In design this means "draw what you know." Start by putting down what you already know and already understand. If you are designing a chair, for example, you know that humans are of predictable height. The seat height, the angle of repose, and the loading requirements can at least be approximated. So draw them. Most students panic when faced with something they do not know and cannot control. Forget about it. Begin at the beginning. Then work on each unknown, solving and removing them one at a time. It is the most important rule of design. In Zen it is expressed as "Be where you are." It works.

6. Don't forget your goal.
Definition of a fanatic: Someone who redoubles his effort after forgetting his goal. Students and young designers often approach a problem with insight and brilliance, and subsequently let it slip away in confusion, fear and wasted effort. They forget their goals, and make up new ones as they go along. Original thought is a kind of gift from the gods. Artists know this. "Hold the moment," they say. "Honor it." Get your idea down on a slip of paper and tape it up in front of you.

7. When you throw your weight around, you usually fall off balance.
Overconfidence is as bad as no confidence. Be humble in approaching problems. Realize and accept your ignorance, then work diligently to educate yourself out of it. Ask questions. Power - the power to create things and impose them on the world - is a privilege. Do not abuse it, do not underestimate its difficulty, or it will come around and bite you on the ass. The great Karmic wheel, however slowly, turns.

8. The road to hell is paved with good intentions; or, no good deed goes unpunished.
The world is not set up to facilitate the best any more than it is set up to facilitate the worst. It doesn't depend on brilliance or innovation because if it did, the system would be unpredictable. It requires averages and predictables. So, good deeds and brilliant ideas go against the grain of the social contract almost by definition. They will be challenged and will require enormous effort to succeed. Most fail. Expect to work hard, expect to fail a few times, and expect to be rejected. Our work is like martial arts or military strategy: Never underestimate your opponent. If you believe in excellence, your opponent will pretty much be everything.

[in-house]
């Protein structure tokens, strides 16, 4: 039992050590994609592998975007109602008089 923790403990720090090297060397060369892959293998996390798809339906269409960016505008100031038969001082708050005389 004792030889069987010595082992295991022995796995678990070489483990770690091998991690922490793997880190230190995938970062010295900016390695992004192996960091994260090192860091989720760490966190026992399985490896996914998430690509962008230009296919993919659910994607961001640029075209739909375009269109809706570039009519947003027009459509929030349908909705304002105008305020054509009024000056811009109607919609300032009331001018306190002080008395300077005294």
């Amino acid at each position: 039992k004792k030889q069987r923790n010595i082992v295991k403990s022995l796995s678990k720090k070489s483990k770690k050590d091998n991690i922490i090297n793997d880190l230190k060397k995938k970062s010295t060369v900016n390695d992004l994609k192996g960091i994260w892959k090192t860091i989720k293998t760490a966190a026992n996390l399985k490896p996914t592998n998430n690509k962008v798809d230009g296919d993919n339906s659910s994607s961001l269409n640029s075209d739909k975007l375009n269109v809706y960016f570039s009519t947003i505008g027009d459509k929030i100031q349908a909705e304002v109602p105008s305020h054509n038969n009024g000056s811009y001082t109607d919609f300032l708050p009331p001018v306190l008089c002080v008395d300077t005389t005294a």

9. It all comes down to output.
No matter how cool your computer rendering is, no matter how brilliant your essay is, no matter how fabulous your whatever is, if you can't output it, distribute it, and make it known, it basically doesn't exist. Orient yourself to output. Schedule output. Output, output, output. Show Me The Output.

10. The rest of the world counts.
If you hope to accomplish anything, you will inevitably need all of the people you hated in high school. I once attended a very prestigious design school where the idea was "If you are here, you are so important, the rest of the world doesn't count." Not a single person from that school that I know of has ever been really successful outside of school. In fact, most are the kind of mid-level management drones and hacks they so despised as students. A suit does not make you a genius. No matter how good your design is, somebody has to construct or manufacture it. Somebody has to insure it. Somebody has to buy it. Respect those people. You need them. Big time.